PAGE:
Vancouver Bankruptcy Attorney

Financial burdens can become overwhelming to business owners, individuals and their families. It can also be frustrating and stressful to deal with a situation where you are owed money for goods or services provided. For both circumstances, the attorneys at Marsh, Higgins, Beaty & Hatch, P.C., in Vancouver can provide competent legal representation with Chapter 7, Chapter 11, and Chapter 13 cases and can help file bankruptcy in Vancouver. Call today for a free consultation.

Should You File For Chapter 7 Bankruptcy?

A Chapter 7 bankruptcy is designed to provide financial relief, discharge the debtor's overabundance of debt and create a financial "fresh start". Important aspects of a Chapter 7 include:

  • Discharge: Debt that is discharged releases the debtor from liability so that he or she is no longer legally obligated for payment of such debt.
  • Exemption: A debtor is entitled to protect assets by claiming exemptions, which are privileges, permitted by law, to retain property up to a certain amount free from liability.
  • Liquidation: A debtor who owns non-exempt property will be obligated to turn over such property to a bankruptcy trustee who will liquidate the property and use the proceeds to pay toward the debtor's creditors.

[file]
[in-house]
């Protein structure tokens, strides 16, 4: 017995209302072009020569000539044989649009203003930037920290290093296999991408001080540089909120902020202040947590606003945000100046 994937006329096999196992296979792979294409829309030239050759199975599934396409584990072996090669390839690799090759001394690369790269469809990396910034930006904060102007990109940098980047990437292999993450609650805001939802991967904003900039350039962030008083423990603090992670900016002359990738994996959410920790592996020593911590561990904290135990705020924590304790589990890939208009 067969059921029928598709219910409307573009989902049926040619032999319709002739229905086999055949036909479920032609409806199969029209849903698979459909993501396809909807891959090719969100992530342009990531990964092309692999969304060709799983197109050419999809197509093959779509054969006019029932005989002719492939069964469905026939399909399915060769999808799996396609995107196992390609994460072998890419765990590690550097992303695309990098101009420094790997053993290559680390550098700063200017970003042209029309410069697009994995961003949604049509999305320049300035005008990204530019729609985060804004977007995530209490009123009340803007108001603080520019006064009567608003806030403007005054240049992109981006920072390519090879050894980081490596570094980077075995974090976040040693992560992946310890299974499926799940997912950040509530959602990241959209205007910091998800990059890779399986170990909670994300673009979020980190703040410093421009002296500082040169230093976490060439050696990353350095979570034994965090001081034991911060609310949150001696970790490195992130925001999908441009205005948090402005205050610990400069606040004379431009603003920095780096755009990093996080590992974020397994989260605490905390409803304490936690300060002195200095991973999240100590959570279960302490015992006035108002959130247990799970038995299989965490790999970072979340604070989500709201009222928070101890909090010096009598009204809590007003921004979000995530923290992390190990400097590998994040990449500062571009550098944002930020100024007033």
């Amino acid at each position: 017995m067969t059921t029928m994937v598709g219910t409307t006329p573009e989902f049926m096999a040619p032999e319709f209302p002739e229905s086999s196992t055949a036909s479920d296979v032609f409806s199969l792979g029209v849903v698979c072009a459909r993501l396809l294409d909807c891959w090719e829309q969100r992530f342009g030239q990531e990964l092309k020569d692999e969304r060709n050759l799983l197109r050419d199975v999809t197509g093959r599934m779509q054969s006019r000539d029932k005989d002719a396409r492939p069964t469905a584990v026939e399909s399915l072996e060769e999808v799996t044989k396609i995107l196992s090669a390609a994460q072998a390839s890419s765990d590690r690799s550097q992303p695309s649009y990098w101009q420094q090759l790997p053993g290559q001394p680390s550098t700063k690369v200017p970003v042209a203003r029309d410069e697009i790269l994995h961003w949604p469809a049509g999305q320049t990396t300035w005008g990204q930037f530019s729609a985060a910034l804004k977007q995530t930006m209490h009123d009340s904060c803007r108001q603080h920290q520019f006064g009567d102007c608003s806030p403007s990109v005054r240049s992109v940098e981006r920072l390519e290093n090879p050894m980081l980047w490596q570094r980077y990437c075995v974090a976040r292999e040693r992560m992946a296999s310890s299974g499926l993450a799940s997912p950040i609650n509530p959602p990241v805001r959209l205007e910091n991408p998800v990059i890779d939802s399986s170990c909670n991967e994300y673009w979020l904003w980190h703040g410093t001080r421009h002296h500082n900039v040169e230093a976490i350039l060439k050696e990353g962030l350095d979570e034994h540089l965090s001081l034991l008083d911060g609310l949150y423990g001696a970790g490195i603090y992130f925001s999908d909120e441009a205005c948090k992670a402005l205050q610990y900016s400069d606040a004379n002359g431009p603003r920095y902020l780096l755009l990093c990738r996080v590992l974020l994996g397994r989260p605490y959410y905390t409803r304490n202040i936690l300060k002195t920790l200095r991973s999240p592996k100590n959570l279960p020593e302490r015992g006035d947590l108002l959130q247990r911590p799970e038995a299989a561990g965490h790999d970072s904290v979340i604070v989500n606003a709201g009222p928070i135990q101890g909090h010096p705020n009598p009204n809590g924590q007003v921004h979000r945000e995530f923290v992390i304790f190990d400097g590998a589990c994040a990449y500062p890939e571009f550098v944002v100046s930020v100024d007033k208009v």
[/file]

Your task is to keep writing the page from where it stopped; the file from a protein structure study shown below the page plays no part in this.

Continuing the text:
• Secured debt: Debt where the creditor holds a valid lien against the property owned by a debtor. A debtor has the option to: 1) retain the property, reaffirming the debt and continue making payments to the secured creditor; or, 2) surrender the property and discharge the secured debt.
  • Non-dischargeable debt: Certain debts are not dischargeable. Such debts include: taxes that became due less than three (3) years prior to filing bankruptcy, child support, alimony, money transfers, obtaining money, property or services by fraud, false pretenses or false financial statements, and most student loans.
  • Automatic stay: Upon filing a Chapter 7 bankruptcy and while the bankruptcy is proceeding, no creditor may take any action to collect upon a debt of the debtor's, including: collection action, garnishment, foreclosures, repossession, and lawsuits, unless the creditor applies for and is granted relief from the stay by the bankruptcy court.
  • Timing: A debtor may only file a Chapter 7 bankruptcy every eight (8) years.

Therefore, the purpose of filing a Chapter 7 bankruptcy is to give the debtor a financial "fresh start", permitting the discharge of debts with the possible liquidation of non-exempt property.

Should You File For Chapter 11 Bankruptcy?